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Re: GRDDL and OWL/XML

From: Bijan Parsia <bparsia@cs.man.ac.uk>
Date: Sat, 10 May 2008 00:39:37 +0100
Message-Id: <C43C8395-A1ED-4B51-B875-5A8335F9E2D1@cs.man.ac.uk>
Cc: public-grddl-wg@w3.org, public-grddl-comments@w3.org
To: "Chimezie Ogbuji" <ogbujic@ccf.org>

On 9 May 2008, at 23:24, Chimezie Ogbuji wrote:

> On 5/9/08 5:07 PM, "Bijan Parsia" <bparsia@cs.man.ac.uk> wrote:
>> I can't seem to subscribe to the group, thus I cannot easily discuss:
>> http://lists.w3.org/Archives/Public/public-grddl-wg/2008May/0001.html
>> http://lists.w3.org/Archives/Public/public-grddl-wg/2008May/0002.html
>>
>> Please specify the appropriate venue
>
> public-grddl-comments?

Ok, I've subscribed and hereby redirect this conversation there, if  
that's alright. Note the replyto.

I would like to set some ground rules for the debate. Obviously I  
have no *power* to foist these on anyone, but if things go too far  
from these I probably will withdrawal from the conversation.

First, please presume that I've looked at the GRDDL spec with some care.

Second, please presume that I have a pretty wide experience with the  
W3C (including non-semantic web working groups).

Third, please presume good faith on my part. I'm not out to cast bombs.

Fourth, please recognize that I've just come from a working group  
fight where pure procedural tactics were thrown against me in an  
effort to squash my perspective. (Note, I'm not attributing malice  
here! I think there was genuine misundestanding. But the *effect* is  
that I was made to feels that my substantive arguments and concerns  
just didn't count.) So I may be a bit touchy, but also that I've  
worked out my position in some detail. I would be surprised if there  
is an easy peasy refutation.

That I feel the need to say all this is some indication of the  
situation.

>> Note that I do not believe that "leaving it to the reader" is really
>> the best characterization of my views. I won't go into detail until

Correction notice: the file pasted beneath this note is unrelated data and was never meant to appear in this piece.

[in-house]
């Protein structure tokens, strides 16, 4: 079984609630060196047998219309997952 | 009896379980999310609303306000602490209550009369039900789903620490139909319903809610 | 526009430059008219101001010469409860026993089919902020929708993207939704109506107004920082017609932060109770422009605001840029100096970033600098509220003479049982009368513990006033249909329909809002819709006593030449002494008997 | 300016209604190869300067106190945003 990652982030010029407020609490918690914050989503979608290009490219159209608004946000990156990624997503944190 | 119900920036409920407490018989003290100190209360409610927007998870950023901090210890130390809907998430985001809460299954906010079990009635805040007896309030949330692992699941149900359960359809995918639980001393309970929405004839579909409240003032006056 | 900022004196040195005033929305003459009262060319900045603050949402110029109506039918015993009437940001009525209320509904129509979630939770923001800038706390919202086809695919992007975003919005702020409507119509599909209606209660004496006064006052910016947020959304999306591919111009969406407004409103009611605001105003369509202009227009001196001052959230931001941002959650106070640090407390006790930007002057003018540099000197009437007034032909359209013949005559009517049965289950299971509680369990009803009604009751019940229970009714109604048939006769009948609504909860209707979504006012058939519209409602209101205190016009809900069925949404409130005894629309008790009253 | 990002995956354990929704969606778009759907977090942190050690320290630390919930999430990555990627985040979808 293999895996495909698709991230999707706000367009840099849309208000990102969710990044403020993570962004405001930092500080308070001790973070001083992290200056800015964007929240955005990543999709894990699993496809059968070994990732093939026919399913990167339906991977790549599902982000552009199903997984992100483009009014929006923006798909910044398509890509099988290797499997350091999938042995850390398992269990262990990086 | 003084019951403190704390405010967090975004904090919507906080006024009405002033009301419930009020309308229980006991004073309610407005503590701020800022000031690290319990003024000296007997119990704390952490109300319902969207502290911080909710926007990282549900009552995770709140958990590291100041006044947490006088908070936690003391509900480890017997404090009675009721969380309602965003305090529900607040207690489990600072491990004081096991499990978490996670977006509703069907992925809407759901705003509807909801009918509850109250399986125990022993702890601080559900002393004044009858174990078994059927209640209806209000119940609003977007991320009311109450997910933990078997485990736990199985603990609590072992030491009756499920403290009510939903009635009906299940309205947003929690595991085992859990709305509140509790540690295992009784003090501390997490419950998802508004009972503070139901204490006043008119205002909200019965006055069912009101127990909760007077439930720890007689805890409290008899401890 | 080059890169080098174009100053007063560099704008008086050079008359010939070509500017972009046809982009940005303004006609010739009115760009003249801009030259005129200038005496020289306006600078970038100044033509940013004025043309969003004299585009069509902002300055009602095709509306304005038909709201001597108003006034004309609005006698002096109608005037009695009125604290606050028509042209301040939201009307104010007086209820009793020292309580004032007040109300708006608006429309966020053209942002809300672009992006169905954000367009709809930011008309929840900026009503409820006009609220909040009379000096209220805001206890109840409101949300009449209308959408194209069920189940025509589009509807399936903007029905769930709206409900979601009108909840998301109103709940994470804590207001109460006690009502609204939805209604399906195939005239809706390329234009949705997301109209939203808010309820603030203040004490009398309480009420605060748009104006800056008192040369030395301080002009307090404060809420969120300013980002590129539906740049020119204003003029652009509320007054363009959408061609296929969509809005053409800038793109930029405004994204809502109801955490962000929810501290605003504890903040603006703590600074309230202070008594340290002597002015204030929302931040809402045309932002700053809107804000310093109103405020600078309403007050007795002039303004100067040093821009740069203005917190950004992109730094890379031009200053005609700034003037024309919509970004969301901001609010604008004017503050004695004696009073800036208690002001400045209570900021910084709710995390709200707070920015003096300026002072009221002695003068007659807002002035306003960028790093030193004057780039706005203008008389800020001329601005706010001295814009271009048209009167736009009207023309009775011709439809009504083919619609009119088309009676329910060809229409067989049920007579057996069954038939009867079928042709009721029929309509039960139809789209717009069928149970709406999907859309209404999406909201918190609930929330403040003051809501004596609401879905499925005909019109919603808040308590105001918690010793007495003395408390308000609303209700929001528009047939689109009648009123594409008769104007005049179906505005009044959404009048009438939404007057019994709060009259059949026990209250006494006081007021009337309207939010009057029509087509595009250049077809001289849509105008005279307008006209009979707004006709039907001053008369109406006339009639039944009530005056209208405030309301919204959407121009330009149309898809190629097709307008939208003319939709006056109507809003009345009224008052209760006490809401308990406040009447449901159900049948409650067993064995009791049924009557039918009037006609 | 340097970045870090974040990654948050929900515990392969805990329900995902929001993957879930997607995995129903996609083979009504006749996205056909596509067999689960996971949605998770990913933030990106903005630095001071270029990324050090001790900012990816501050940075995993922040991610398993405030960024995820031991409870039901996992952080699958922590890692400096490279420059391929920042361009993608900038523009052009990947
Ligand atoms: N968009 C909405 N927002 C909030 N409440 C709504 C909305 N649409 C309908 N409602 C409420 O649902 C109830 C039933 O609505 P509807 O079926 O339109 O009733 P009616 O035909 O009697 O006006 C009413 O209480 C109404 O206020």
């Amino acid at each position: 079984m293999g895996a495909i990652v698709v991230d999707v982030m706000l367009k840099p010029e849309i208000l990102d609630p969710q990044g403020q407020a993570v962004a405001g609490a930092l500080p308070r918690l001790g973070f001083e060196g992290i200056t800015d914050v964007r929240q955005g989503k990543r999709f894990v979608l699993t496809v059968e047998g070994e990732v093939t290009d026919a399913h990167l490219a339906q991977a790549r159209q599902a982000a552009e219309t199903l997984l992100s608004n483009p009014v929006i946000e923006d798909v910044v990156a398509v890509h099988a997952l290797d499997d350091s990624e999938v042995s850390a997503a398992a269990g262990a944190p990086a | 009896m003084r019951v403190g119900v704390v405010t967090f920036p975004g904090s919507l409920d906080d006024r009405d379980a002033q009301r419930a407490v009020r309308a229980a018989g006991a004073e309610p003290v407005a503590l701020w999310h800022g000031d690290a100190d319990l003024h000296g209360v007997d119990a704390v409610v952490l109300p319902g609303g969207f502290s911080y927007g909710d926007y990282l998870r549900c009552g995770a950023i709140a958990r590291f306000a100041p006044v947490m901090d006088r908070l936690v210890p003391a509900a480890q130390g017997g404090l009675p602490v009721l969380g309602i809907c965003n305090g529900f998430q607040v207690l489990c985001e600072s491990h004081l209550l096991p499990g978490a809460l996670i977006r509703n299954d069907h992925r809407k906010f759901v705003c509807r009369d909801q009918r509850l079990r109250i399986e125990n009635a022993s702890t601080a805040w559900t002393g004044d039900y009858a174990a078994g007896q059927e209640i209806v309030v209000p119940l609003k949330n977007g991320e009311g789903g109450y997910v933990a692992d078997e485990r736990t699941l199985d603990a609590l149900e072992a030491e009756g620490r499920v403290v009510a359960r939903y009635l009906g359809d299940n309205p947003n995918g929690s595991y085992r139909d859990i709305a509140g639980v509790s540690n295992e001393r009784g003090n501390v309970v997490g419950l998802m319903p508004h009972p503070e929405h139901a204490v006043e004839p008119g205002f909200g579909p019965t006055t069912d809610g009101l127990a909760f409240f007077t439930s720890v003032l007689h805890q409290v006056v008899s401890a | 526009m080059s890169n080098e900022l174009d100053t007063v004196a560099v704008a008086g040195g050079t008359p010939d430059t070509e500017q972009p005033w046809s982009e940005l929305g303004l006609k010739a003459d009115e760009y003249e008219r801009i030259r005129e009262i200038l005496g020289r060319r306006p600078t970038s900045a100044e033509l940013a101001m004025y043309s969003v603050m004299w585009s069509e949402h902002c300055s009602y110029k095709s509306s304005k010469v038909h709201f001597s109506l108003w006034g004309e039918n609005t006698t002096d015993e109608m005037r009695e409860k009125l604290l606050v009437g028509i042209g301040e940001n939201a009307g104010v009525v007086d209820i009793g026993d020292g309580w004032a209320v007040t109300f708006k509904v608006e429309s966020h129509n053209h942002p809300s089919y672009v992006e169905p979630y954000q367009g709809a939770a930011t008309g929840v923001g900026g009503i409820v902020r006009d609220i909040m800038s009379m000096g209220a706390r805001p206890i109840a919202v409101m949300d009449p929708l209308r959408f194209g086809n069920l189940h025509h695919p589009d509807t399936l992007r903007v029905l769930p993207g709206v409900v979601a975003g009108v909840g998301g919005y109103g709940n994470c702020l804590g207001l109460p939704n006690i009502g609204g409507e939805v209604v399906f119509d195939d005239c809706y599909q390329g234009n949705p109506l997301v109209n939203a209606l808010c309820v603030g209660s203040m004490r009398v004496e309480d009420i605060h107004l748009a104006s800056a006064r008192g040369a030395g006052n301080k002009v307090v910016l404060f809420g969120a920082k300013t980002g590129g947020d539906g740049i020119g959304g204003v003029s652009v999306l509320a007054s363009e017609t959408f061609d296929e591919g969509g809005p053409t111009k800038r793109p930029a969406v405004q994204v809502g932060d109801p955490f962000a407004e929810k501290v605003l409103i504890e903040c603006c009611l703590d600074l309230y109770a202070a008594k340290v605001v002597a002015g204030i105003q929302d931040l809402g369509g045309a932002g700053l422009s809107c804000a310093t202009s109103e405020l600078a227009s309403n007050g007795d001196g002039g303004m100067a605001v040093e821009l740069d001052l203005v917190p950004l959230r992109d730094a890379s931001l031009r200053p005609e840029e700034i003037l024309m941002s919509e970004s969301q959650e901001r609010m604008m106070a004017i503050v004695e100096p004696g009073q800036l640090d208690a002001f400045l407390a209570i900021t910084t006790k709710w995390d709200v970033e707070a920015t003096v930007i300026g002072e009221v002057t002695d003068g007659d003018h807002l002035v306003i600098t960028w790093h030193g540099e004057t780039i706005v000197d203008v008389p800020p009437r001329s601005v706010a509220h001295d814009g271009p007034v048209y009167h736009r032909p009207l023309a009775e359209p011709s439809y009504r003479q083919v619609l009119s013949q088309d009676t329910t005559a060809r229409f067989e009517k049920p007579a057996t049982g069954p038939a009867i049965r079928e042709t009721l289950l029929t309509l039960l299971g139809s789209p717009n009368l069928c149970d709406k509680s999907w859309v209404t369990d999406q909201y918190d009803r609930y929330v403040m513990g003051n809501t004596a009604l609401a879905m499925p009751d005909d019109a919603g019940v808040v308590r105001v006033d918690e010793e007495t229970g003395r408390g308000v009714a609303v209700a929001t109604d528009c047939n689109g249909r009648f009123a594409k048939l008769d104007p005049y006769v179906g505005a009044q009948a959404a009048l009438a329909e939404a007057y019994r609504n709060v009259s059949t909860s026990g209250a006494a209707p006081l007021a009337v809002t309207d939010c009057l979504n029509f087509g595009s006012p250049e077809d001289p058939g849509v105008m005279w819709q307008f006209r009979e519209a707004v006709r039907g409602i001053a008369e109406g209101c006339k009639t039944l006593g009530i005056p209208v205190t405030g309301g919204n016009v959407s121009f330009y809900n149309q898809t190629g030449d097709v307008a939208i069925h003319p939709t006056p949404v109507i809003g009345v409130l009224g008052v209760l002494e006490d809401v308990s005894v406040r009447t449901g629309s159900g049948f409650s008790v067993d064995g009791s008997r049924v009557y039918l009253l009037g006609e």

>> we settle on a proper forum, but I believe that my approach is
>> compliant with the GRDDL spec and is appropriate for the
>> circumstances and that providing XSLT (in this circumstance) is an
>> anti-pattern on many levels (I would say this of POWDER too,  
>> actually).
>
> How is use of XSLT an anti-pattern?

So, first, let me emphasize that I say this very specifically for the  
situation of OWL/XML and (I suspect) POWDER. And I really mean that I  
think it's, by strong default, wrong for a W3C working group to  
provide as a normative or informative deliverable a namespace  
document which points to an XSLT *or any other implementation of a  
GRDDL transformation function* in such a way that GRDDL processors  
will, automatically, use that implementation. This is an overridable  
default, but a strong default, IMHO.

I feel fine in asking a W3C wg to provide a specification *for the  
transformation function*, but it should not be the presumption that  
saying "Support GRDDL" means providing an implementation.

I will argue both against the doing and the presumption.

First against the presumption: The GRDDL spec, afaict, requires  
nothing more that the specification of a transformation function and  
an identifier for it. That is how I read the spec and, during the OWL  
WG charter debates, how I represented the requirement for "GRDDL  
support". There's a big difference between requiring a spec for a  
transformation and requiring an implementation thereof. I believe  
other people outside the GRDDL community can feel like they were  
shanghaied into something they really didn't expect to have to do.  
This means that the reflex will be to resist any GRDDL requirements  
or requests altogether (which is certainly where I'm leaning now).  
So, just tactically, I recommend allowing and encouraging the lighter  
path. My understanding of the spirit of GRDDL was *not* to be